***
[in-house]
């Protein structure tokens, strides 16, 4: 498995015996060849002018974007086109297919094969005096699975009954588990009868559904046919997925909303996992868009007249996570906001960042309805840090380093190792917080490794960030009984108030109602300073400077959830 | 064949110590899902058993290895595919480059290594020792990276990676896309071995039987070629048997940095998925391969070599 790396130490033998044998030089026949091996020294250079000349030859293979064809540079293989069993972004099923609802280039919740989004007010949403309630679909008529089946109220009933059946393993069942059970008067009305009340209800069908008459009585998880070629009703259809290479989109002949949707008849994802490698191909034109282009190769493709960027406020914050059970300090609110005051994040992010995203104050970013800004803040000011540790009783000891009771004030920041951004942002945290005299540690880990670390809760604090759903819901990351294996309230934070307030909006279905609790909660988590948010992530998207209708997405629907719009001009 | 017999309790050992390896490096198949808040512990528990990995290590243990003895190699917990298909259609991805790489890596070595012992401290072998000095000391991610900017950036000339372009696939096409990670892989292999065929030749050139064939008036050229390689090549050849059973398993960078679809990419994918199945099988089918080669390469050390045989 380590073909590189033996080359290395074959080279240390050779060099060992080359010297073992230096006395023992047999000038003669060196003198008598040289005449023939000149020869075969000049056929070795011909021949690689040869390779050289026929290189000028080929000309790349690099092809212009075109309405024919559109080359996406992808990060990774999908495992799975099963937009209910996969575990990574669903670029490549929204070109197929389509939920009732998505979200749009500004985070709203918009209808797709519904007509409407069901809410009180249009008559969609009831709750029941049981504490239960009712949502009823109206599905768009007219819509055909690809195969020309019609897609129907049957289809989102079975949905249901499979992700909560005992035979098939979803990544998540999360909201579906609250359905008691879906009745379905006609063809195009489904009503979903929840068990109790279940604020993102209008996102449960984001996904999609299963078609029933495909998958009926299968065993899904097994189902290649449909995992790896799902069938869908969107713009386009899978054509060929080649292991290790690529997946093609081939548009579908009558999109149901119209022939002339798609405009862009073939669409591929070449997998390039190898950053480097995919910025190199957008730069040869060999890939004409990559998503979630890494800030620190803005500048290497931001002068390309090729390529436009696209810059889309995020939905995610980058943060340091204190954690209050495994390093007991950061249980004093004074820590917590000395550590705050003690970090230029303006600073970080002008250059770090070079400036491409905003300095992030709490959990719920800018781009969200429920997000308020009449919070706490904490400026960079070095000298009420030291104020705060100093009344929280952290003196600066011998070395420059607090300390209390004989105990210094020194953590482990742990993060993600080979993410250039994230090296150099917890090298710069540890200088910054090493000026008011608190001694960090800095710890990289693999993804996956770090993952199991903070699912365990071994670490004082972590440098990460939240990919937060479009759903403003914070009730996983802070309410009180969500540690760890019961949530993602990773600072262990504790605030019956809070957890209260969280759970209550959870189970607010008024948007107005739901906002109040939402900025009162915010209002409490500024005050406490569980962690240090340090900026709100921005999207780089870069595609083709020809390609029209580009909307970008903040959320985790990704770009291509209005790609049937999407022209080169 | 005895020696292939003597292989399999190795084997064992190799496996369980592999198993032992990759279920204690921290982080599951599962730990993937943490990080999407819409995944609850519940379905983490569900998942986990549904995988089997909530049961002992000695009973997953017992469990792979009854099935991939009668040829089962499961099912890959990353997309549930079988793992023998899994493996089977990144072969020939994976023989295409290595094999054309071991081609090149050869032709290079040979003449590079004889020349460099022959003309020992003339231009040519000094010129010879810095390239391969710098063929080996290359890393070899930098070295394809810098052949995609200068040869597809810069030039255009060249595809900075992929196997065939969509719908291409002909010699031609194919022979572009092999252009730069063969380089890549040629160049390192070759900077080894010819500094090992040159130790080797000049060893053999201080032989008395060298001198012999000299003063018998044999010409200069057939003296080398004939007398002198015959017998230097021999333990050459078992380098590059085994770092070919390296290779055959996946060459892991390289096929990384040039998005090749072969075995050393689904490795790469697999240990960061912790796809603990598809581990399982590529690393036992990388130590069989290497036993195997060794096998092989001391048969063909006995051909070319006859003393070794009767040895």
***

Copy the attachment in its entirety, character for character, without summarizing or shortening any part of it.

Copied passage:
[in-house]
């Protein structure tokens, strides 16, 4: 498995015996060849002018974007086109297919094969005096699975009954588990009868559904046919997925909303996992868009007249996570906001960042309805840090380093190792917080490794960030009984108030109602300073400077959830 | 064949110590899902058993290895595919480059290594020792990276990676896309071995039987070629048997940095998925391969070599 790396130490033998044998030089026949091996020294250079000349030859293979064809540079293989069993972004099923609802280039919740989004007010949403309630679909008529089946109220009933059946393993069942059970008067009305009340209800069908008459009585998880070629009703259809290479989109002949949707008849994802490698191909034109282009190769493709960027406020914050059970300090609110005051994040992010995203104050970013800004803040000011540790009783000891009771004030920041951004942002945290005299540690880990670390809760604090759903819901990351294996309230934070307030909006279905609790909660988590948010992530998207209708997405629907719009001009 | 017999309790050992390896490096198949808040512990528990990995290590243990003895190699917990298909259609991805790489890596070595012992401290072998000095000391991610900017950036000339372009696939096409990670892989292999065929030749050139064939008036050229390689090549050849059973398993960078679809990419994918199945099988089918080669390469050390045989 380590073909590189033996080359290395074959080279240390050779060099060992080359010297073992230096006395023992047999000038003669060196003198008598040289005449023939000149020869075969000049056929070795011909021949690689040869390779050289026929290189000028080929000309790349690099092809212009075109309405024919559109080359996406992808990060990774999908495992799975099963937009209910996969575990990574669903670029490549929204070109197929389509939920009732998505979200749009500004985070709203918009209808797709519904007509409407069901809410009180249009008559969609009831709750029941049981504490239960009712949502009823109206599905768009007219819509055909690809195969020309019609897609129907049957289809989102079975949905249901499979992700909560005992035979098939979803990544998540999360909201579906609250359905008691879906009745379905006609063809195009489904009503979903929840068990109790279940604020993102209008996102449960984001996904999609299963078609029933495909998958009926299968065993899904097994189902290649449909995992790896799902069938869908969107713009386009899978054509060929080649292991290790690529997946093609081939548009579908009558999109149901119209022939002339798609405009862009073939669409591929070449997998390039190898950053480097995919910025190199957008730069040869060999890939004409990559998503979630890494800030620190803005500048290497931001002068390309090729390529436009696209810059889309995020939905995610980058943060340091204190954690209050495994390093007991950061249980004093004074820590917590000395550590705050003690970090230029303006600073970080002008250059770090070079400036491409905003300095992030709490959990719920800018781009969200429920997000308020009449919070706490904490400026960079070095000298009420030291104020705060100093009344929280952290003196600066011998070395420059607090300390209390004989105990210094020194953590482990742990993060993600080979993410250039994230090296150099917890090298710069540890200088910054090493000026008011608190001694960090800095710890990289693999993804996956770090993952199991903070699912365990071994670490004082972590440098990460939240990919937060479009759903403003914070009730996983802070309410009180969500540690760890019961949530993602990773600072262990504790605030019956809070957890209260969280759970209550959870189970607010008024948007107005739901906002109040939402900025009162915010209002409490500024005050406490569980962690240090340090900026709100921005999207780089870069595609083709020809390609029209580009909307970008903040959320985790990704770009291509209005790609049937999407022209080169 | 005895020696292939003597292989399999190795084997064992190799496996369980592999198993032992990759279920204690921290982080599951599962730990993937943490990080999407819409995944609850519940379905983490569900998942986990549904995988089997909530049961002992000695009973997953017992469990792979009854099935991939009668040829089962499961099912890959990353997309549930079988793992023998899994493996089977990144072969020939994976023989295409290595094999054309071991081609090149050869032709290079040979003449590079004889020349460099022959003309020992003339231009040519000094010129010879810095390239391969710098063929080996290359890393070899930098070295394809810098052949995609200068040869597809810069030039255009060249595809900075992929196997065939969509719908291409002909010699031609194919022979572009092999252009730069063969380089890549040629160049390192070759900077080894010819500094090992040159130790080797000049060893053999201080032989008395060298001198012999000299003063018998044999010409200069057939003296080398004939007398002198015959017998230097021999333990050459078992380098590059085994770092070919390296290779055959996946060459892991390289096929990384040039998005090749072969075995050393689904490795790469697999240990960061912790796809603990598809581990399982590529690393036992990388130590069989290497036993195997060794096998092989001391048969063909006995051909070319006859003393070794009767040895």